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OakDOT Installs Unprotected Bike Lanes in the Telegraph Gap

Note: GJEL Accident Attorneys regularly sponsors coverage on Streetsblog San Francisco and Streetsblog California. Unless noted in the story, GJEL Accident Attorneys is not consulted for the content or editorial direction of the sponsored content.

Oakland is repaving the stretch of Telegraph from 29th to MacArthur, between KONO and Temescal. Unlike the sections to the north and south, this stretch of the street is getting paint-only, unprotected bike lanes.

As indicated in the above tweet from Bike East Bay's Robert Prinz, the street is getting a road diet and other improvements.

But why isn't the part of Telegraph that runs through Pill Hill and part of Mosswood getting protected bike lanes? Streetsblog has reached out to OakDOT head Ryan Russo and the agency's communications staff with that question, and will update this post when they respond.

For years, efforts to repave Telegraph through Oakland were mired in controversy over the placement of the bike lane. The stretch in the KONO district from 23rd in uptown to 29th received the city's very first protected bike lane in 2016. A before-and-after study indicated a forty percent decrease in collisions and a concurrent reduction in speeds and crosswalk violations. Despite this clear success, the project - which was done with temporary treatments including paint and posts - remained controversial, and several attempts were made to remove the protected bike lanes. A similar fight embroiled the stretch of Telegraph that cuts through Temescal to the north, from MacArthur to 52nd, but in the end advocates prevailed and parking-protected bike lanes were installed there (as seen below).

Telegraph in Temescal, one of the two sections where protected bike lanes prevailed. Looking south. Photo: Streetsblog/Rudick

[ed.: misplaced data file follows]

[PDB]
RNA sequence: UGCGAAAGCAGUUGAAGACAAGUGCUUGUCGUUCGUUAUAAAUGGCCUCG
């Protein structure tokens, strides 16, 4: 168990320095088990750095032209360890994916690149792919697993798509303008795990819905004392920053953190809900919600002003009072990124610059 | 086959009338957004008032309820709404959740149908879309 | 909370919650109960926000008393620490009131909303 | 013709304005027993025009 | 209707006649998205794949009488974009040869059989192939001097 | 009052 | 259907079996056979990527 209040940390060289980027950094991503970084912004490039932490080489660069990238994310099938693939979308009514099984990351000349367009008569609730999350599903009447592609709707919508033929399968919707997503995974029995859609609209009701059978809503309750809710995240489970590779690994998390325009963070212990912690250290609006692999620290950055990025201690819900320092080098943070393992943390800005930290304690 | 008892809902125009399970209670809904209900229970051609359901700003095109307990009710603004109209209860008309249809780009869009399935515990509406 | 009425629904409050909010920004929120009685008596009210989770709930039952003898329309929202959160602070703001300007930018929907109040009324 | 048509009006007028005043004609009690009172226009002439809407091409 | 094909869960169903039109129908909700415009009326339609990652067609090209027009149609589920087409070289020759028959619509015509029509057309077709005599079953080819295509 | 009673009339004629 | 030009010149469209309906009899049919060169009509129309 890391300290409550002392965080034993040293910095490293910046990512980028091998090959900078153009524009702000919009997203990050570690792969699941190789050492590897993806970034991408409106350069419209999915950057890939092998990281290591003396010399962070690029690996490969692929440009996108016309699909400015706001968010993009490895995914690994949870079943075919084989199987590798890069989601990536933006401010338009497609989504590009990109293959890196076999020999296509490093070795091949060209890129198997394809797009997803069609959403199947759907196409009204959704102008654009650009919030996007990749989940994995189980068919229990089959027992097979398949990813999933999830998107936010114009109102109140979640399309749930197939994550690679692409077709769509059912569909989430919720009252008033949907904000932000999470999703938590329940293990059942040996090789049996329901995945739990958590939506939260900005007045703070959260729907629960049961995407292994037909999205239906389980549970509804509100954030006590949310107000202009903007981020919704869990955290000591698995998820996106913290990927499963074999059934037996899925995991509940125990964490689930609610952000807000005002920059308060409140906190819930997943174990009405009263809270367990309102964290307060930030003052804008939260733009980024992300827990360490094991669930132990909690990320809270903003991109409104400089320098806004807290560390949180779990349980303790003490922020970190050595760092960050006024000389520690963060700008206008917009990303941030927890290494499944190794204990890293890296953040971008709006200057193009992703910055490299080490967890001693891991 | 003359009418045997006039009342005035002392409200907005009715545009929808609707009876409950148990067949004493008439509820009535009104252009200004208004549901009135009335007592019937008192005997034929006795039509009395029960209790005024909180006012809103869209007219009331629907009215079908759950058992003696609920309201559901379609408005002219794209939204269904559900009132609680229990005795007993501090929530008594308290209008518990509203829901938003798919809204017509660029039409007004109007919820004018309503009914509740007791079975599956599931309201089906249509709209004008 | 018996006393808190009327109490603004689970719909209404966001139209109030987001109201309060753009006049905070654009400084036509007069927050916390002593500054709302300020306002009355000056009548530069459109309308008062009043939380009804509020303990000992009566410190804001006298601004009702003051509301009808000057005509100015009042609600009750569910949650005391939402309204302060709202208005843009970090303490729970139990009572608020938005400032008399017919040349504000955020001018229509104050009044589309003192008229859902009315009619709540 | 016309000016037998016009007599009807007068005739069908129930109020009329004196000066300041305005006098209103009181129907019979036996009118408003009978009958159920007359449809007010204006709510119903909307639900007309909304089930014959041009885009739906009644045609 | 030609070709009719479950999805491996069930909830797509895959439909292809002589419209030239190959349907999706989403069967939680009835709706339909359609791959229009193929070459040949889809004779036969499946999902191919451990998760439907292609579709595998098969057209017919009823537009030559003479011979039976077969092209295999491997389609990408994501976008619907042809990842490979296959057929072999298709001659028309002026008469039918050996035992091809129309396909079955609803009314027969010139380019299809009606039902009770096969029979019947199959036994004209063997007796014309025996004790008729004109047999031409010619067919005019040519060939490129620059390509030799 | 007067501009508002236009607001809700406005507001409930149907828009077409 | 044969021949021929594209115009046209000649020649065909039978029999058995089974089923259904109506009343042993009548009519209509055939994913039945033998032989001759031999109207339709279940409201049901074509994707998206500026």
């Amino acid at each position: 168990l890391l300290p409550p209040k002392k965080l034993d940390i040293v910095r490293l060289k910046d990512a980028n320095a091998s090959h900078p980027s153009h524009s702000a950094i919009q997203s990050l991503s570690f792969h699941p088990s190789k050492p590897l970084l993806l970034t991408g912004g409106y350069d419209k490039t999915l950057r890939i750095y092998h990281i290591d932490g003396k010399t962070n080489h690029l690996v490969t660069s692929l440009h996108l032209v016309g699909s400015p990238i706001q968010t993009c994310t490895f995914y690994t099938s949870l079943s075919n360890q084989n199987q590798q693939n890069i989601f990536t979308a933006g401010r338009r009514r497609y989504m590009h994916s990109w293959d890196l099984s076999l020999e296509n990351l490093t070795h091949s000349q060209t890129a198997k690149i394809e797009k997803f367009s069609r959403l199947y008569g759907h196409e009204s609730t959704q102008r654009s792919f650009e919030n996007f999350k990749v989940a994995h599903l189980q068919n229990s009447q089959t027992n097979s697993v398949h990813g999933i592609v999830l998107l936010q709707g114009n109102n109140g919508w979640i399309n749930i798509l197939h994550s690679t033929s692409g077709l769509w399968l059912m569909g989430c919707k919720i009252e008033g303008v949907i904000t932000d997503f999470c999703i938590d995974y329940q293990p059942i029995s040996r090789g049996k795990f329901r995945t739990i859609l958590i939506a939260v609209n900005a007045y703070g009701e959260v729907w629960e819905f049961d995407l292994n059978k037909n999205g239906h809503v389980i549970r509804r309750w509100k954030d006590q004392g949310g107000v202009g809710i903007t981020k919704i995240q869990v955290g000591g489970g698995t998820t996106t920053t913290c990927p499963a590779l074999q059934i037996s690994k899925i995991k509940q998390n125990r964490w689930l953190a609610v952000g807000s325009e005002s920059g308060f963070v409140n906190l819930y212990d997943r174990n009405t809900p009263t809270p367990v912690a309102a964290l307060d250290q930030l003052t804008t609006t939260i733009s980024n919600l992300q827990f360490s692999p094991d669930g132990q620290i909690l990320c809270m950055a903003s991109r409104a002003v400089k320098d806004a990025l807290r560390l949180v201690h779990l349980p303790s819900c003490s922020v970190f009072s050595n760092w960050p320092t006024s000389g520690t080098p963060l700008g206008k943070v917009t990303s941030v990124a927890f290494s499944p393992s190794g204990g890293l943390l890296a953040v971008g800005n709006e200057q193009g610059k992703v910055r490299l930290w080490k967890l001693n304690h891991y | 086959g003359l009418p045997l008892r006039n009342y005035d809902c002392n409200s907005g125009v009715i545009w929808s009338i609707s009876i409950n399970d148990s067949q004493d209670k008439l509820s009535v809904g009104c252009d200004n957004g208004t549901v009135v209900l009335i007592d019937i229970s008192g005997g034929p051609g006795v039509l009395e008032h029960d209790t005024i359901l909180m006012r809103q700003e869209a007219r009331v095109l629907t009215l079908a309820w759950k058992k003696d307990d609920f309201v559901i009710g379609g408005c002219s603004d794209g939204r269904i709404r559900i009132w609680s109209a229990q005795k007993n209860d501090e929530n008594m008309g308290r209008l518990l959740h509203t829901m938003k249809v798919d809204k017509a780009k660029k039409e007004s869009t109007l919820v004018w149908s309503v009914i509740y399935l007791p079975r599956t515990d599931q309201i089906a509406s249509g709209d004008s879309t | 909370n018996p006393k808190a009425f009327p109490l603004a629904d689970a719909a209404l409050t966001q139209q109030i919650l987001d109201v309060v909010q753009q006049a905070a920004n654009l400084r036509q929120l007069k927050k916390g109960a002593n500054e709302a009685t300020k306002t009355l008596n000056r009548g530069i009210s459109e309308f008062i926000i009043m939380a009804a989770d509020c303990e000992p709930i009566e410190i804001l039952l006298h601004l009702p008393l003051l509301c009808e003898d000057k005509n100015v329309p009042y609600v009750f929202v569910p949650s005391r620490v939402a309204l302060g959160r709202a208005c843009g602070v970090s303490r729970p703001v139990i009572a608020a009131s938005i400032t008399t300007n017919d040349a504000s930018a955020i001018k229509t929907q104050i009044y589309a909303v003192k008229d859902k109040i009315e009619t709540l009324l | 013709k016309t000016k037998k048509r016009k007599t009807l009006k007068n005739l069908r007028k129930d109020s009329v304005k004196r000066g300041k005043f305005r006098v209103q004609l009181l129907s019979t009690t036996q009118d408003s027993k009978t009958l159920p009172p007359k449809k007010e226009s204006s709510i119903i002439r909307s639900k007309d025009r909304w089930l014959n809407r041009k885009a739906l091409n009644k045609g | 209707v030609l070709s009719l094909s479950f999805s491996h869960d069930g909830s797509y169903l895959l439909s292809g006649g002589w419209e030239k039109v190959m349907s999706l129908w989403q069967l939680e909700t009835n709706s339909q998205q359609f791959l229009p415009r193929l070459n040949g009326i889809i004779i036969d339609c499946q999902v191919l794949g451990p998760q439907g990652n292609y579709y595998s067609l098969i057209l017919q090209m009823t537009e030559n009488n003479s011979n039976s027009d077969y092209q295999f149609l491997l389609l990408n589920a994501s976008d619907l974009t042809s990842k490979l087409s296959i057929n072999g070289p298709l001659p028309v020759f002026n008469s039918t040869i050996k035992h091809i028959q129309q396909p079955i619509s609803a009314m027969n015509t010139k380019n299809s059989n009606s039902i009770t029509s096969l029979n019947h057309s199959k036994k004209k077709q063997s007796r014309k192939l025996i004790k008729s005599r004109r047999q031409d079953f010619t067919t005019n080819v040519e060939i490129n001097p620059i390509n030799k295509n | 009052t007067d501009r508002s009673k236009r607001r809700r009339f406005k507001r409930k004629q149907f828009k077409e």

Telegraph in Temescal, one of the two sections where protected bike lanes prevailed. Looking south. Photo: Streetsblog/Rudick
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Although advocates urged the city to install protected bike lanes along the entire length of Telegraph, OakDOT has gone ahead and installed a subpar treatment on the middle portion. It's unclear why, although this is in keeping with the original overall designs put together in 2016. Perhaps the old designs became enshrined in state funding grants and forced OakDOT's hand? "I called Caltrans, and they said if Oakland wants to improve on the plans, let's improve them," said Bike East Bay's Dave Campbell in a phone interview with Streetsblog.

Buffered bike lanes could, in theory, work just as well as protected bike lanes--if motorists were always fully attentive, safe, and law abiding. But of course they aren't, as a tour of the new installation this afternoon confirmed.

A truck parked on the newly installed buffered, unprotected bike lane on Telegraph. Photos: Streetsblog/Rudick
A truck parked on the newly installed buffered, unprotected bike lane on Telegraph. Photos: Streetsblog/Rudick
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It's precisely because motorists don't follow the law that paint-only treatments don't work. Photo: Streetsblog/Rudick
It's precisely because motorists don't follow the law that paint-only treatments don't work. Photo: Streetsblog/Rudick
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Meanwhile, Campbell was impressed with the bus boarding island component of the installation. They provide channels so bike riders are at least protected at bus stops and don't have to jockey for position with buses struggling to get over to the curb and/or re-enter traffic.

One of the new bus boarding islands on Telegraph. Photo: Streetsblog/Rudick
One of the new bus boarding islands on Telegraph. Photo: Streetsblog/Rudick
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Prinz also cautioned that the treatments aren't finished.

Nevertheless, the most important aspect of the new configuration is already a fail. As decades of research in the Netherlands and quite a bit of evidence in the U.S. - and Oakland - already shows, protected bike lanes are the gold standard for safety. Just last year a pedestrian was killed in San Francisco on Polk because the city made the same compromise that OakDOT is now making on Telegraph. In Streetsblog's view, it's a crime for Oakland to be installing new infrastructure that it knows will cause future injuries and deaths.

"Other countries have long stopped debating about protected vs. unprotected bike lanes. Why are we even still debating where bikes belong on a busy street," said a frustrated Campbell. "We don't debate crosswalks, we don't debate curb ramps, why are we still debating this?"

In addition to reaching out to the city of Oakland, Streetsblog has contacted staff with City Councilmembers Rebecca Kaplan and Carroll Fife (her office said they are also checking with OakDOT) and will update this post with their statements.

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